Welcome to my endocrine system.
In January of this year, I was diagnosed with hypothyroidism. I spent much of 2004 with fatigue and amenorrhea along with a significant weight gain. The weight gain was especially difficult as I had lost 35 lbs in 2001 due to pre-diabetic blood glucose levels and now I’d gained it all back AND MORE. The diagnosis also explained some hair loss, cold intolerance, and short-term memory loss (aka “brain farts”) I’d been experiencing. By May, my levels had normalized with daily oral thyroid replacement hormone. My periods had returned to normal and my energy levels were on the rise.
In March, I was diagnosed with type 2 diabetes. My primary care physician said that I “got the short end of the genetic stick” and that I had spent just a little too much time being overweight for my family history. (No one, even those with weight issues, had been diagnosed before age 60, which really scared me with the diagnosis coming less than a month before my 29th birthday.) I never had an obese BMI, but I stayed well above my ideal weight for six years. Although I had lost weight with the pre-diabetic warning in 2001, I hadn’t lost all the weight I should have…and then of course, gained it back with the help of a European honeymoon (= yummy baked goods) in 2002 and fatigue from the hypothyroidism (= no exercise) in 2004.
My HbA1c (a test that determines how many sugar molecules are getting stuck to red blood cells) was 6.4 in March. Normal, non-diabetic levels can range from 4.0 to 6.0. Diabetics should have theirs under 7.0. My fasting blood glucose was 136. Normal, non-diabetic level is under 100 (although that was recently changed from under 110). Pre-diabetic levels are anything under 126. I also had an oral glucose tolerance test, which checked insulin resistance. You may be familiar with this given to pregnant women to test for gestational diabetes. This showed some abnormality indicating full-blown diabetes, but not anything overly concerning, as I wasn’t going to be drinking super sugary pop anymore.
My PCP wanted to put me on oral diabetes medication right away, but I chose to wait until I saw an endocrinologist. In the meantime, I monitored myself with my type 1 diabetic husband’s blood glucose monitor. By the time I saw the endo, I had a good idea of what foods to avoid. (Yes, my husband is a type 1 diabetic, which means he does not produce any insulin and is dependent on insulin shots. We have told our five cats that they are not allowed to become diabetic.)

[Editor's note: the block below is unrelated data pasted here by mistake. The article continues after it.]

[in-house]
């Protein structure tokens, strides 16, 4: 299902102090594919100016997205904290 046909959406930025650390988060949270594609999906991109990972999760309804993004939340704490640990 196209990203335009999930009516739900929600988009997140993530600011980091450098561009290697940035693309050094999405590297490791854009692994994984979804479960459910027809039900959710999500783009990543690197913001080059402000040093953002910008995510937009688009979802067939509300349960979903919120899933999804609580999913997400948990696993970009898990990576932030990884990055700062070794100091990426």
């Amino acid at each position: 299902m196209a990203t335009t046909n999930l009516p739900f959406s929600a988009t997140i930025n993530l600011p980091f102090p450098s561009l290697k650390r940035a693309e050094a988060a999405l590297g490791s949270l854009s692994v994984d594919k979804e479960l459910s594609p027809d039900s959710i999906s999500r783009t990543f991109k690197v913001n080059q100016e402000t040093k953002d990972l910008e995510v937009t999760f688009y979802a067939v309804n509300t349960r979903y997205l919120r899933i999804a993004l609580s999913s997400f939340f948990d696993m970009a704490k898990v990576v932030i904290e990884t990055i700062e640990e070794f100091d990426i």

He thought I was doing well with diet and exercise alone. I had started 4-5 30+ minute walks a week in January, which was already helping my levels and had managed to lose several pounds. Very importantly, my blood pressure reading at this appointment was 110/74 – the lowest I’d seen it in quite awhile. I had never seen it that low at my primary care provider’s office, where I was consistently seeing 130/90 type readings over the previous five years.
After meeting with the dietician in May, I felt even more confident that diet and exercise was helping…so much that I lost a little motivation to keep doing all that walking. I had another blood test in late June that showed that my HbA1c was down to 5.7 and my fasting glucose was 124, which brought that motivation back up. I also got the results of my cholesterol testing, which was better than it was in 2000 and 2002. I met with my endo again in July, who told me to keep doing what I’m doing and see him again in January. Blood pressure was still doing well at 100/70.
Today, I am monitoring every fasting blood glucose (first thing in the morning) as well as before/after dinner most days. I have a pretty good idea of what numbers I should be seeing so that if they start to run high, I can troubleshoot why that might be. It can be stress or a sign that my period is on its way or that I ate too many “bad carbs”.
I have now lost 40 lbs since January and hope to lose 10 more. Slow but steady… the best way to keep it off permanently. I exercise at least four days a week, but usually five or six. I drink lots of water to help stay hydrated, both for lower blood glucose levels and for the dry Colorado air. I watch what I eat, of course, by trying to keep my carbohydrate intake in check. A carbohydrate must have at least 2 grams of dietary fiber and no more than 6 grams of sugar per serving, as well as no more than 45 total grams of carbohydrates per serving. Goodbye rice, hello couscous! Oh, and you know how Wilford Brimley has done oatmeal commercials in the past? Oatmeal kills my blood glucose levels. Take that, Wilford!
I turn 30 five months from today. I hope to be much healthier in my 30′s than I was in my 20′s. This year has been a good introduction to a healthy decade.